Bread isn't the only food we're making ourselves. I've been making many of our cheeses, having been introduced to The Cheese Queen through Barbara Kingsolver's Animal, Vegetable, Miracle. I've been making our mozzerella, yogurt, yogurt cheese and cottage cheese. I wish we could source local milk, but at least we have HEB's organic milk, which seems to work just fine. George has taken up beermaking - and thus far hasn't blown anything up! We're drinking his first project, a light German ale. It's okay, but I admit, I'm not a beer fan. He has a double hopped IPA in the fermenting vat at the moment. We'll see how it turns out. I'm growing our sprouts as they seem so much fresher than the ones at the store. I made Pad Thai with the first crop of mung bean sprouts and it was the best I've ever made! I got trays for growing our own microgreens as well.  I'll have to report back on them later. We're growing our own herbs hydroponically - a technique I want to learn more about as I may need the knowledge while cruising. Six of my seven herbs are up and doing well. The parsley is still on one of its seven trips to the devil and back, but I think it may be about ready to pop its head up.

As of today, we've eaten in a restaurant once in over a month... and I got sick from it. I don't know what's in restaurant food that upsets my digestive system, but it's something. I suspect preservatives. Other than coffee, which does tend to upset my system, I can cook as rich as I want at home and feel just fine. We've also moved away from eating any processed foods, no high-fructose corn syrup and no soybean oil. This isn't a vow of anything and I don't try to keep the kids from eating whatever they want... although I've noticed that they've lessened their dependence on processed foods. The shopping list, to which we all contribute, tells its own tale.  The food is undeniably better, too, which makes it easier to take each step, one at a time.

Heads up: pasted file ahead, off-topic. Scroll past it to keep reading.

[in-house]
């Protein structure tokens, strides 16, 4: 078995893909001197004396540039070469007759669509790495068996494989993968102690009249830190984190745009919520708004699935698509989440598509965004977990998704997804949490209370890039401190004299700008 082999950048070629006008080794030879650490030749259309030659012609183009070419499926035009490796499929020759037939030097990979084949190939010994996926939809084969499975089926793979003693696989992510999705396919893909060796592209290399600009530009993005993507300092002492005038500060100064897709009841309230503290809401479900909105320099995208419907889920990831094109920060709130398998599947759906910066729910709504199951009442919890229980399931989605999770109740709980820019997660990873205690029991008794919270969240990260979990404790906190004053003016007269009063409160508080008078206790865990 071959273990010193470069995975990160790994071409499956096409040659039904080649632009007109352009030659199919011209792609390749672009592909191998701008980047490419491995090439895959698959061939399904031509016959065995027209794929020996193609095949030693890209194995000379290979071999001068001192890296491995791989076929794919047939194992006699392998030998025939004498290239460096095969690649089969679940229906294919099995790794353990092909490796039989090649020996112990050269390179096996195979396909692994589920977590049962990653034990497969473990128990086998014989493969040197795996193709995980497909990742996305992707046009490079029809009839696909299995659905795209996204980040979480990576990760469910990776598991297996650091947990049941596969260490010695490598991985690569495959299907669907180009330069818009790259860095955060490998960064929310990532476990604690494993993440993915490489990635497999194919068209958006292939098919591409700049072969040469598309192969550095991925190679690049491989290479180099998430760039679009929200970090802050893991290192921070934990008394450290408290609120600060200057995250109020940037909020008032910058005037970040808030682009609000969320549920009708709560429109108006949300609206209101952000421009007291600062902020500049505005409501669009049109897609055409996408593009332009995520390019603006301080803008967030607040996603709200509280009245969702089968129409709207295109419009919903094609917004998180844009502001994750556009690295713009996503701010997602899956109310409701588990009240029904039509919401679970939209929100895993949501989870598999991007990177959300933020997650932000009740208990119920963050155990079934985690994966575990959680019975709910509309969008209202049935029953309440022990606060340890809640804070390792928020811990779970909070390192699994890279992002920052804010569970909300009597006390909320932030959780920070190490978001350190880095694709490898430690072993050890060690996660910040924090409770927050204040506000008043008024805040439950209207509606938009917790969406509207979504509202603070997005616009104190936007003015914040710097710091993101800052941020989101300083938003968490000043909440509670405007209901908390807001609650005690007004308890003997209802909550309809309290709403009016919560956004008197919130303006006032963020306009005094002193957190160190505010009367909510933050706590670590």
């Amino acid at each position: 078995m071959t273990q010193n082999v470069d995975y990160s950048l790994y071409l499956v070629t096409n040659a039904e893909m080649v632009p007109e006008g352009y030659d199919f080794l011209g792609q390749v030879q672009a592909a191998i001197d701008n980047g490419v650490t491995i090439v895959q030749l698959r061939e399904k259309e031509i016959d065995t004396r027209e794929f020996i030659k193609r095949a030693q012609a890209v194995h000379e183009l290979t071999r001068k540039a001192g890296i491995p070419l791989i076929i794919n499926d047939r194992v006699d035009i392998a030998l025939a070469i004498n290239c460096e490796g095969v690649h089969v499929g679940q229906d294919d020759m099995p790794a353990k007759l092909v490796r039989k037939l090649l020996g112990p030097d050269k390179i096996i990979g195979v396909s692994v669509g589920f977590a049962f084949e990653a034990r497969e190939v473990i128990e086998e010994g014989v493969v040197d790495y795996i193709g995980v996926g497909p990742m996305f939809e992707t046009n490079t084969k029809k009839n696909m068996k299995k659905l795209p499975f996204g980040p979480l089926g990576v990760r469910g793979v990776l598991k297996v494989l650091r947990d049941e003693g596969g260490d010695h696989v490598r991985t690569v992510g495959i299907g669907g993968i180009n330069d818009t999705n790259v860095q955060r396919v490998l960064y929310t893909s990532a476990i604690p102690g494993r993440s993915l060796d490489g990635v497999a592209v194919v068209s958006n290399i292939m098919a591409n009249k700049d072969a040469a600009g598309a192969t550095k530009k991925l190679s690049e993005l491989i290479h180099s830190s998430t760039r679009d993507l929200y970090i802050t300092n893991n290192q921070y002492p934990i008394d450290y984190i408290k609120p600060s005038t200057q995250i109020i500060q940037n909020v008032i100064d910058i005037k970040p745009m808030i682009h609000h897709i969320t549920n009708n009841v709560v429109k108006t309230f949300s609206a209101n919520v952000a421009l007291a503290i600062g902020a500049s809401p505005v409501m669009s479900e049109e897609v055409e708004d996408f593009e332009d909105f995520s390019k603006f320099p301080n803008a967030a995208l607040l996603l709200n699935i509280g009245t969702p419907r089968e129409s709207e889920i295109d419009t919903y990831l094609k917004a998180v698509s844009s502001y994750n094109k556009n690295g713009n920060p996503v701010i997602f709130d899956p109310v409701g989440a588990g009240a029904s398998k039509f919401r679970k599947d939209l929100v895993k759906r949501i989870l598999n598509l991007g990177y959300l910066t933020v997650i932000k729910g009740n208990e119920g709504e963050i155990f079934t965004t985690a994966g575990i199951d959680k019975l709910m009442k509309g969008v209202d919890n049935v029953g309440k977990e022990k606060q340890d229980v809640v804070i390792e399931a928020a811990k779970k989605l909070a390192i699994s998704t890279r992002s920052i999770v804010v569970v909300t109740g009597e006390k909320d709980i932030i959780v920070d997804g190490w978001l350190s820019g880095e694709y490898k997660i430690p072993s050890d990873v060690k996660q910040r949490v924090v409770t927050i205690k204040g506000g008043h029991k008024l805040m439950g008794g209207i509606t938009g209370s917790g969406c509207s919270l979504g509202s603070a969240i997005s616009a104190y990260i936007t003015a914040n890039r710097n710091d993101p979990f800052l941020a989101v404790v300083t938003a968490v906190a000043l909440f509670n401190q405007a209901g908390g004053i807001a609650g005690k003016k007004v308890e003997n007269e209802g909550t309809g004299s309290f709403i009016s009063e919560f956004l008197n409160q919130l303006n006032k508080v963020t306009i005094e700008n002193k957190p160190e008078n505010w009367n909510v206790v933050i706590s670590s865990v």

I'm fighting my cold with a remedy that at least makes me feel better, whether or not it actually helps my cold. I mix apple cider, the juice of a tangelo (from the market), a cinnamon stick, whole cloves, whole allspice, and about a teaspoon of grated fresh ginger, simmered together. It's warming and spicy and makes me feel better for at least as long as it takes to drink it!

In a knitting update, I finished both hats. The second was, indeed, a waffle hat which turned out quite well. I'm now at work on George's socks - a pair to replace the pair that had to be retired.  you can only darn socks if there's anything left for the darning to take hold of!  I may look at Elizabeth Zimmerman's socks with the sole knitted separately, so the sole can be removed and reknit as necessary.

More later about tomatoes, greenhouses, and reports from the herb front.